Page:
Rodriguez's appointment, which is expected to be approved Tuesday by the Montgomery County Council, underscores the level of uncertainty faced by local officials in liberal jurisdictions in light of President Trump's declared intention to arrest and deport large numbers of undocumented immigrants.
Localities such as Montgomery are struggling to maintain the trust of large foreign-born populations in school systems and other institutions while trying to avoid being targeted for federal enforcement.
The tumult has thrust local government attorneys onto the unfamiliar terrain of federal immigration law. In Arlington County, the public school system recently retained the D.C.-based Hogan Lovells law firm to provide advice as needed with immigration matters.
The Rockville City Council held a public hearing Monday evening on a proposal to adopt limits on the cooperation that police, corrections personnel and other city employees can extend to immigration authorities. The Howard County Council voted 3 to 2 to uphold County Executive Allan H. Kittleman’s veto of a similar measure. The fourth yes vote was required to reverse the veto.
In Montgomery, County Attorney Marc Hansen found himself scrambling last week to craft amendments ordered by the County Council in response to the Maryland Trust Act, which is before the General Assembly.
The bill would impose more sweeping restrictions on cooperation with federal authorities than what is the practice in Montgomery. County officials would like to push the bill closer to its more moderate policies.
As county officials continue to navigate such issues, Hansen said, Rodriguez’s unusual background in both county and federal immigration law made him particularly qualified to play a role.
“The immigration landscape seems to be very fluid,” Hansen said. “It’s very unclear what, if any, significant changes may be made by the federal government. Montgomery clearly has a stake in how these laws are implemented.”
Rodriguez, 54, is a partner in the D.C. office of the law firm Seyfarth Shaw. He declined to comment Monday.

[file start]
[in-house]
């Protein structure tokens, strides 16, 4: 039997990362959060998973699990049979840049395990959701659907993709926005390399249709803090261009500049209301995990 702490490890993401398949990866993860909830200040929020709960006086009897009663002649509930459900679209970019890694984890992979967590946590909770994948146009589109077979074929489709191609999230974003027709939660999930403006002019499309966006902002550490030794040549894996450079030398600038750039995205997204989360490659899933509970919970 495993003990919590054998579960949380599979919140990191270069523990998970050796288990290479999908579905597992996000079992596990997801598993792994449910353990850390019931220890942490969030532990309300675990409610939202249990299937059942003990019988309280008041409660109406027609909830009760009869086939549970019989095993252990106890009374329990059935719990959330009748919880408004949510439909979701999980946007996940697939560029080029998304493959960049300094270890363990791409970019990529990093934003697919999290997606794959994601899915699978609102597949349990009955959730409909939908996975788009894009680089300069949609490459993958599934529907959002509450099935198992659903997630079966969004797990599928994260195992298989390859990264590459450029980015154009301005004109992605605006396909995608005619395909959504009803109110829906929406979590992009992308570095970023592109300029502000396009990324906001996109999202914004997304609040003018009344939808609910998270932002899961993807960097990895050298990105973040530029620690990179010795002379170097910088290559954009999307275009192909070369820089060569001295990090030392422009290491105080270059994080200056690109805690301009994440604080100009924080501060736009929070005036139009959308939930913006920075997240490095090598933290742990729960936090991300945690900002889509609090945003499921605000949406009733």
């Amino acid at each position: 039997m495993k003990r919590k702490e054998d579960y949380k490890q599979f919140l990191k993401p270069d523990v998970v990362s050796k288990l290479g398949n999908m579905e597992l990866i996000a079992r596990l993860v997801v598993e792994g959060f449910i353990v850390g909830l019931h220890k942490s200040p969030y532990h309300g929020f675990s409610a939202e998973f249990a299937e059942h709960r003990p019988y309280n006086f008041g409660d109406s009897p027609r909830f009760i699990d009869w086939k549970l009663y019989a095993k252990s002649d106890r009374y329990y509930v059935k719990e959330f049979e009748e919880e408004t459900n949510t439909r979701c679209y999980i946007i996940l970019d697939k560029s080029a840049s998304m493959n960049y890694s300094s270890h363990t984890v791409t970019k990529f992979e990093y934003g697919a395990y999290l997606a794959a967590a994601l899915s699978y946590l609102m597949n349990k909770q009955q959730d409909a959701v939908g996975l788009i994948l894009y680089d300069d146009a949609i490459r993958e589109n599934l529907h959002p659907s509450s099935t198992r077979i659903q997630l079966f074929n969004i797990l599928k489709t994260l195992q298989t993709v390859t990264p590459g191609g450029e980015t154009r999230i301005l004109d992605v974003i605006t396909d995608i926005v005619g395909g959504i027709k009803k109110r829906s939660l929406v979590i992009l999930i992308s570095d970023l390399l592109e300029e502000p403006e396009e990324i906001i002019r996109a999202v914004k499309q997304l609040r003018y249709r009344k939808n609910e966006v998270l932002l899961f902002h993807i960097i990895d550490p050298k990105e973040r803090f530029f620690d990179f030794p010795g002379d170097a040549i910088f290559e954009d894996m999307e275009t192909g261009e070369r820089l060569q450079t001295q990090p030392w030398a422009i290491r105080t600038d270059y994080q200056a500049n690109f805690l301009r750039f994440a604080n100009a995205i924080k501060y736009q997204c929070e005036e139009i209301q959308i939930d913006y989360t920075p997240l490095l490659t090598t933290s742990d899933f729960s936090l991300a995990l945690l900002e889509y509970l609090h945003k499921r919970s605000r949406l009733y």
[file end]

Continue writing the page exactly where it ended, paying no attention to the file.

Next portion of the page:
Hansen said it was not certain how many hours Rodriguez would work. His hourly fee is still under negotiation.
Officials had thought he would help draft amicus briefs the county was planning to file in support of lawsuits brought by the New York and Washington states challenging Trump’s January executive order banning travelers from seven majority-Muslim countries.
But Hansen said that those plans are uncertain in light of the revised executive order that Trump issued Monday. For the most part, Hansen said, the decision to retain Rodriguez is more of a protective move than a response to any immediate need.
Local supporters of Trump’s immigration policies expressed skepticism Monday about the county’s need for legal advice.
“I guess my first reaction is that it’s awful easy to spend other people’s money,” said Montgomery County Republican Party Chairman Dick Jurgena. “Unless you’re going to defy immigration law, it doesn’t seem to be a real complicated issue.”
Rodriguez is the grandson of Jewish refugees who came to Cuba to escape anti-Semitism in Europe. His parents emigrated from Havana to Miami’s Cuban enclave in 1961. He has told interviewers that his family’s story leaves him with a deep understanding of the desperation many immigrants feel.
"I think about my grandparents; I think about my parents," he told the Jewish newspaper the Forward in 2015. "Nobody comes here because all they want to do is go to the beach."
Patricia Sullivan contributed to this report.